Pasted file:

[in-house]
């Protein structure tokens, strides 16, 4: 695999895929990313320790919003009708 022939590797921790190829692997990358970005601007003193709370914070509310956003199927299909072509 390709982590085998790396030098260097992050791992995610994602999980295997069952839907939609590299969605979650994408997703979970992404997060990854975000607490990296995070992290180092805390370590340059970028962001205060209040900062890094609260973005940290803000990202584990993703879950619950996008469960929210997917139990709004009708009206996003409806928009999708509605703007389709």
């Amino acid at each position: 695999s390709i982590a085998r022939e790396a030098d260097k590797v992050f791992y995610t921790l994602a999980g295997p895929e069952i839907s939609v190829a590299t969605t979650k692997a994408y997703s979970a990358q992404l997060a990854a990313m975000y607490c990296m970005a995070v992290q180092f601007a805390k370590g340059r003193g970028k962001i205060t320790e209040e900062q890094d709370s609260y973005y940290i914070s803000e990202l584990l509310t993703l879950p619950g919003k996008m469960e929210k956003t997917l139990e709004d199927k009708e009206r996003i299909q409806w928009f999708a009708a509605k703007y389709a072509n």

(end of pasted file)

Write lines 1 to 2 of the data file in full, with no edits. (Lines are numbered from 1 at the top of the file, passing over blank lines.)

[in-house]
């Protein structure tokens, strides 16, 4: 695999895929990313320790919003009708 022939590797921790190829692997990358970005601007003193709370914070509310956003199927299909072509 390709982590085998790396030098260097992050791992995610994602999980295997069952839907939609590299969605979650994408997703979970992404997060990854975000607490990296995070992290180092805390370590340059970028962001205060209040900062890094609260973005940290803000990202584990993703879950619950996008469960929210997917139990709004009708009206996003409806928009999708509605703007389709």